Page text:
- But, what am I saying, trouser-less. They all have one pair, of which they are very proud; a trouser that, once made, never wears out, a trouser that never leaves them and that they even take with them to the grave, this trouser that is always decorated with the same designs pleases them so much that they cannot understand how Europeans can do without them. Thus it is a great pleasure for them to have it seen in its entirety, but it is not a great pleasure for delicate eyes to behold such a pair of trousers. I would almost wager that you would be quite happy to do without such a spectacle. Especially at the moment when warriors gather at the place of combat. You would then see the trouser resplendent in all the impact of which it is capable, for it is well bathed in oil; you would see or rather you would smell the warrior with this disgusting oil; you would see his face all rubbed with coal; his head is covered with a piece of red cloth or with red feathers; but in spite of the trouser the rest of the costume resembles perfectly that which Adam hastened to embrace immediately after his sin. There is a sort of small belt of leaves about the size of this letter; that is all. About a month ago, out walking, I met a crowd of these warriors thus attired. I had to shake hands with most of them. When all this was finished, my right hand was dripping with oil. But to return to the Samoan trouser, which is the same as that of Tonga and which is also that of the old people of Uvea, what is it then, this trouser? It is simply a tattoo which for all of them is the same, which begins at the waist and goes down to the knees. In the archipelago there are a certain number of individuals whose job is to create this form of covering which is always much the same. These men travel round the country: they arrive in a village. They begin first by preparing the dye; it is the fruit of a tree that resembles the coconut and which is called Tama in the language of the country: they burn it and after having reduced it to a powder it is mixed with water. The next day the chief has the children of about fifteen years old and even some younger brought, whether they like it or not, to have the operation. This operation is very painful. The instrument used resembles a comb for carding hemp; it is made of the bones of men killed during warfare, some shark’s teeth and some bones from pigs. The patient having been brought, he is stretched out naked on the ground and he is held down in this position; the operator dips his instrument in the dye and applies it, or rather sinks it into the flesh with little hammer blows. Meanwhile, those who are present and there are always large numbers, men, women and children, all clap their hands and utter cries so that those of the patient, whose blood flows freely, cannot be heard and he is often unwell for several days. I am even assured that several have died; and it is not astonishing, as they are tattooed in even the most sensitive areas. This custom is rather barbaric and I believe even superstitious. I have told you here something of which I am not sure; That is why I have effaced it, as many natives have told me that it is not true. The Protestant ministers have said so much against it that we others mock them and the Europeans who are established here in large numbers have proven to them that all that they imagined has not much significance. Now that is enough of the story of the Samoan trousers, let’s move on to other things.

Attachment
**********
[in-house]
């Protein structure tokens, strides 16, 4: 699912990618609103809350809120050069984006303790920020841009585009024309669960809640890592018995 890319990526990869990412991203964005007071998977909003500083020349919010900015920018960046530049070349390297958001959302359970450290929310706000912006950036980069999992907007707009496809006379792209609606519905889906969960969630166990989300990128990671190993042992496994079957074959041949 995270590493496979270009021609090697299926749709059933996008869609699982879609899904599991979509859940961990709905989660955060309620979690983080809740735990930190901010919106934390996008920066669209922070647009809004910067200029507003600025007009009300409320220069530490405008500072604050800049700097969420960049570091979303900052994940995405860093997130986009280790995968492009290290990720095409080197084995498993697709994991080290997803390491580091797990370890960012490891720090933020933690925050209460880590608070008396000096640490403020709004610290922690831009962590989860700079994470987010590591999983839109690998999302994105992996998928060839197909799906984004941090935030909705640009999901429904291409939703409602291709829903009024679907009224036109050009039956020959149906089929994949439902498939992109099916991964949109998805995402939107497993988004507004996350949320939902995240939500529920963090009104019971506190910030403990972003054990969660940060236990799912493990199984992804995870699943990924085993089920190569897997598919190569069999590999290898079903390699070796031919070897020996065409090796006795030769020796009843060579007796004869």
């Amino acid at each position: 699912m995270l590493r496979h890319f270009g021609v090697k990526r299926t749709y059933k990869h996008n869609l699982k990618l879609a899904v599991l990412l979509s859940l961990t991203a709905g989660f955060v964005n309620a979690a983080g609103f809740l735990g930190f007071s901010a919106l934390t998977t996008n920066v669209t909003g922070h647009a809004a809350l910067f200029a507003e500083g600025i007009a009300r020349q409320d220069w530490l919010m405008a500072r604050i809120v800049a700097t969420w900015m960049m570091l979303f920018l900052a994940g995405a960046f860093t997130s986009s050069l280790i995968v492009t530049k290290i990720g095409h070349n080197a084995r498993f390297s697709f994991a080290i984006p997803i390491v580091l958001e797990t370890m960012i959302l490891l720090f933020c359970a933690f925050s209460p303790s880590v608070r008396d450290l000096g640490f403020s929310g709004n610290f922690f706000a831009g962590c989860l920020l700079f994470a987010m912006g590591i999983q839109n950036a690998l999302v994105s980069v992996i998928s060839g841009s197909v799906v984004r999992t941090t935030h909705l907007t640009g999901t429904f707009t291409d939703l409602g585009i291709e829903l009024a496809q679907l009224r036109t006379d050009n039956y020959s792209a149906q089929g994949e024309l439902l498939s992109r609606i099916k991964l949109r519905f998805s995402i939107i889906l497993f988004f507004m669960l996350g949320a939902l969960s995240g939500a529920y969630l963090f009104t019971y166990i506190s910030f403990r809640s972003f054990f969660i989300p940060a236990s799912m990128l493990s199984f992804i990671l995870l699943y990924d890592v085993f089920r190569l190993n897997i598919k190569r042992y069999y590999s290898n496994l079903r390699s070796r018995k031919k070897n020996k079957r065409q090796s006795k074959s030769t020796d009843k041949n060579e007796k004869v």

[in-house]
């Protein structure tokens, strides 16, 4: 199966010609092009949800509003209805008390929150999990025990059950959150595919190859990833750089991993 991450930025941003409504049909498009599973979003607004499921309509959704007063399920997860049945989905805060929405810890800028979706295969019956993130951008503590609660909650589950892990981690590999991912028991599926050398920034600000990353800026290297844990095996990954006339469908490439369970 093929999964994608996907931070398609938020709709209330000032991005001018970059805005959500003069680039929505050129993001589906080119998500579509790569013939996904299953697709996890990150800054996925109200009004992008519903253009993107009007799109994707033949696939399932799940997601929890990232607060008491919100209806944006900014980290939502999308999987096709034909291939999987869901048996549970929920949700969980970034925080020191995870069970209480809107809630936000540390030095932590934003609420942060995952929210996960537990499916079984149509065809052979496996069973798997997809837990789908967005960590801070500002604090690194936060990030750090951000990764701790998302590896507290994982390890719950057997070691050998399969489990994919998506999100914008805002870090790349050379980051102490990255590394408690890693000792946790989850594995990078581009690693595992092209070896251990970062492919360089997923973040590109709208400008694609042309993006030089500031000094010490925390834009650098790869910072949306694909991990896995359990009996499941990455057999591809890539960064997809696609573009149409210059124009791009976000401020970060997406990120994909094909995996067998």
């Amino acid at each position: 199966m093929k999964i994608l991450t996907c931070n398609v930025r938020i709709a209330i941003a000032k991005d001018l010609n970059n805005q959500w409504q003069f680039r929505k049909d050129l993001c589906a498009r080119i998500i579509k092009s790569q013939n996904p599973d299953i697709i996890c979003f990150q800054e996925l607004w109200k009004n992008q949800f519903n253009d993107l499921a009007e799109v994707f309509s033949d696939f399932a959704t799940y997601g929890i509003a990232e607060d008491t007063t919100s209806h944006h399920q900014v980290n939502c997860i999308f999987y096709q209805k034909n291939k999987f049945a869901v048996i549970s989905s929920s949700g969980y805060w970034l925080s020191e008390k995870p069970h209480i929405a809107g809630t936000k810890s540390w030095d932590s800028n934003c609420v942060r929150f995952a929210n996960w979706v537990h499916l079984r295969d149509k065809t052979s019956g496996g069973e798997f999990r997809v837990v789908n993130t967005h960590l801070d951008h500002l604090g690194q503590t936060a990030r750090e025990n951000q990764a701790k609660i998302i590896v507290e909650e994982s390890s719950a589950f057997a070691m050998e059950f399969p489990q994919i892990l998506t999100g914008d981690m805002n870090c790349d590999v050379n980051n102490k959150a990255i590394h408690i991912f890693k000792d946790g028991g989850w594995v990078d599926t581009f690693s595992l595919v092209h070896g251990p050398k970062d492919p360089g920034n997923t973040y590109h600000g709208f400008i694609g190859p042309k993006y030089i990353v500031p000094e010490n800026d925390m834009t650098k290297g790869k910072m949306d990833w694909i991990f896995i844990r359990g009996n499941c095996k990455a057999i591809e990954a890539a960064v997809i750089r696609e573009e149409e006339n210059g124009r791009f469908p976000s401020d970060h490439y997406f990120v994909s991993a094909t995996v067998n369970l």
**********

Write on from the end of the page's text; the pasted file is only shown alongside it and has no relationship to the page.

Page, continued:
- The news that you have given me, in your welcome letter, about the Roman liturgy gave me great pleasure; It was very pleasing to me to learn that several dioceses have just come out in favour of it. Although I have bid permanent farewell to my country, I would nevertheless be very pleased to learn that as previously Gaudeamus omnes was sung.  Personally I have worked for this cause. When we arrived, the appropriate offices of the Society were not carried out in Oceania. I argued for it, I showed the decrees of Rome and they saw that they should be followed. The Bishop consequently gave me the task of the drafting of the liturgic calendar. I wanted to have song books made, you might continue to send some similar to those that you have given to the Fathers who were the last to leave. That edition is very good; I have perused it and have only found three or four places with mistakes and yet that is not very important.